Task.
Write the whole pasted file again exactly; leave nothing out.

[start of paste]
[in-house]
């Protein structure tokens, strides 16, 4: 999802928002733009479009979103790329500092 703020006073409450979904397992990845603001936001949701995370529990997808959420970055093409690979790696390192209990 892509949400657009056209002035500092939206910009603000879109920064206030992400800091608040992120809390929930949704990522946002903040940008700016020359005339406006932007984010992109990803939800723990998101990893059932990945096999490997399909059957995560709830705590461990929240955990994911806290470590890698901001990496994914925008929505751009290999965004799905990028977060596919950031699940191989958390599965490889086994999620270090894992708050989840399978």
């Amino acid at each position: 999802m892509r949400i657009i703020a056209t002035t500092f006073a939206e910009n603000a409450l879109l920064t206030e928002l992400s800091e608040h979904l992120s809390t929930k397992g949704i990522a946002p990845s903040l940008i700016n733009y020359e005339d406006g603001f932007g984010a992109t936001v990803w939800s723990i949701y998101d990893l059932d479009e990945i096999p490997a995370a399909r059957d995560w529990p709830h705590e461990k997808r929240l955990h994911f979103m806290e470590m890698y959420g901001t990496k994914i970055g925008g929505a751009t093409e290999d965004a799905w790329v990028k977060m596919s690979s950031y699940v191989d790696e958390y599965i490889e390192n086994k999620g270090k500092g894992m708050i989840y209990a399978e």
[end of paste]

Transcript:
[in-house]
């Protein structure tokens, strides 16, 4: 999802928002733009479009979103790329500092 703020006073409450979904397992990845603001936001949701995370529990997808959420970055093409690979790696390192209990 892509949400657009056209002035500092939206910009603000879109920064206030992400800091608040992120809390929930949704990522946002903040940008700016020359005339406006932007984010992109990803939800723990998101990893059932990945096999490997399909059957995560709830705590461990929240955990994911806290470590890698901001990496994914925008929505751009290999965004799905990028977060596919950031699940191989958390599965490889086994999620270090894992708050989840399978």
């Amino acid at each position: 999802m892509r949400i657009i703020a056209t002035t500092f006073a939206e910009n603000a409450l879109l920064t206030e928002l992400s800091e608040h979904l992120s809390t929930k397992g949704i990522a946002p990845s903040l940008i700016n733009y020359e005339d406006g603001f932007g984010a992109t936001v990803w939800s723990i949701y998101d990893l059932d479009e990945i096999p490997a995370a399909r059957d995560w529990p709830h705590e461990k997808r929240l955990h994911f979103m806290e470590m890698y959420g901001t990496k994914i970055g925008g929505a751009t093409e290999d965004a799905w790329v990028k977060m596919s690979s950031y699940v191989d790696e958390y599965i490889e390192n086994k999620g270090k500092g894992m708050i989840y209990a399978e």